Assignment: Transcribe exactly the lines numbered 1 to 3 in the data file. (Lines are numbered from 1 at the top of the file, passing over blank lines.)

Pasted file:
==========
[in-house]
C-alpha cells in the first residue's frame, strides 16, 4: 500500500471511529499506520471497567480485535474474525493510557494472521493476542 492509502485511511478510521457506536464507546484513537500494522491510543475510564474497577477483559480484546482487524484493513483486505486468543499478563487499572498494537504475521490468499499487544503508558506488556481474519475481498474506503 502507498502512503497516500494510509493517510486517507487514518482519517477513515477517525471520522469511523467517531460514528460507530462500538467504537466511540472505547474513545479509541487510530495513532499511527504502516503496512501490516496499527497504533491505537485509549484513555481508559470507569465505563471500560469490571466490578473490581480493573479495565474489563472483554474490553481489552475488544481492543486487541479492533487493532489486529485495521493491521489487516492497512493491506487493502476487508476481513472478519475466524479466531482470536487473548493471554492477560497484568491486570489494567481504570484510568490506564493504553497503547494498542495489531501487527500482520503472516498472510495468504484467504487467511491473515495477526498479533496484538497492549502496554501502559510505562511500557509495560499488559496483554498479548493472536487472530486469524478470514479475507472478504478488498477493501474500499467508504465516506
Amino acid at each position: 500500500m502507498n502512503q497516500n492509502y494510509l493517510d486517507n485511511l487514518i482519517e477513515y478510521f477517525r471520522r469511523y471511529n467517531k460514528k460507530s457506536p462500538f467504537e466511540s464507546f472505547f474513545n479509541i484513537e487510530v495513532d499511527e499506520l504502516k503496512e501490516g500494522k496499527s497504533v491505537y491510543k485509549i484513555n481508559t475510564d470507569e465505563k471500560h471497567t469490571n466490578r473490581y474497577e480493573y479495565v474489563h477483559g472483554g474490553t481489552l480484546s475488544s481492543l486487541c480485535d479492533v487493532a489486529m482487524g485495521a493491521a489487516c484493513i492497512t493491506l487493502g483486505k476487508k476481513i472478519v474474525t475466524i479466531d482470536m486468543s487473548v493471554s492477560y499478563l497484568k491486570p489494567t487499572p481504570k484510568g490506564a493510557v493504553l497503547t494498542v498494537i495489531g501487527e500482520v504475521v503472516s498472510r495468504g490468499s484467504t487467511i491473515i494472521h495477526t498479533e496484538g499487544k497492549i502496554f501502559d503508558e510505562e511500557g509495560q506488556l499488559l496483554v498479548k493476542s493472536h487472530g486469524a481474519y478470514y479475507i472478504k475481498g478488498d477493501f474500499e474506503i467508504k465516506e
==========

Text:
[in-house]
C-alpha cells in the first residue's frame, strides 16, 4: 500500500471511529499506520471497567480485535474474525493510557494472521493476542 492509502485511511478510521457506536464507546484513537500494522491510543475510564474497577477483559480484546482487524484493513483486505486468543499478563487499572498494537504475521490468499499487544503508558506488556481474519475481498474506503 502507498502512503497516500494510509493517510486517507487514518482519517477513515477517525471520522469511523467517531460514528460507530462500538467504537466511540472505547474513545479509541487510530495513532499511527504502516503496512501490516496499527497504533491505537485509549484513555481508559470507569465505563471500560469490571466490578473490581480493573479495565474489563472483554474490553481489552475488544481492543486487541479492533487493532489486529485495521493491521489487516492497512493491506487493502476487508476481513472478519475466524479466531482470536487473548493471554492477560497484568491486570489494567481504570484510568490506564493504553497503547494498542495489531501487527500482520503472516498472510495468504484467504487467511491473515495477526498479533496484538497492549502496554501502559510505562511500557509495560499488559496483554498479548493472536487472530486469524478470514479475507472478504478488498477493501474500499467508504465516506
Amino acid at each position: 500500500m502507498n502512503q497516500n492509502y494510509l493517510d486517507n485511511l487514518i482519517e477513515y478510521f477517525r471520522r469511523y471511529n467517531k460514528k460507530s457506536p462500538f467504537e466511540s464507546f472505547f474513545n479509541i484513537e487510530v495513532d499511527e499506520l504502516k503496512e501490516g500494522k496499527s497504533v491505537y491510543k485509549i484513555n481508559t475510564d470507569e465505563k471500560h471497567t469490571n466490578r473490581y474497577e480493573y479495565v474489563h477483559g472483554g474490553t481489552l480484546s475488544s481492543l486487541c480485535d479492533v487493532a489486529m482487524g485495521a493491521a489487516c484493513i492497512t493491506l487493502g483486505k476487508k476481513i472478519v474474525t475466524i479466531d482470536m486468543s487473548v493471554s492477560y499478563l497484568k491486570p489494567t487499572p481504570k484510568g490506564a493510557v493504553l497503547t494498542v498494537i495489531g501487527e500482520v504475521v503472516s498472510r495468504g490468499s484467504t487467511i491473515i494472521h495477526t498479533e496484538g499487544k497492549i502496554f501502559d503508558e510505562e511500557g509495560q506488556l499488559l496483554v498479548k493476542s493472536h487472530g486469524a481474519y478470514y479475507i472478504k475481498g478488498d477493501f474500499e474506503i467508504k465516506e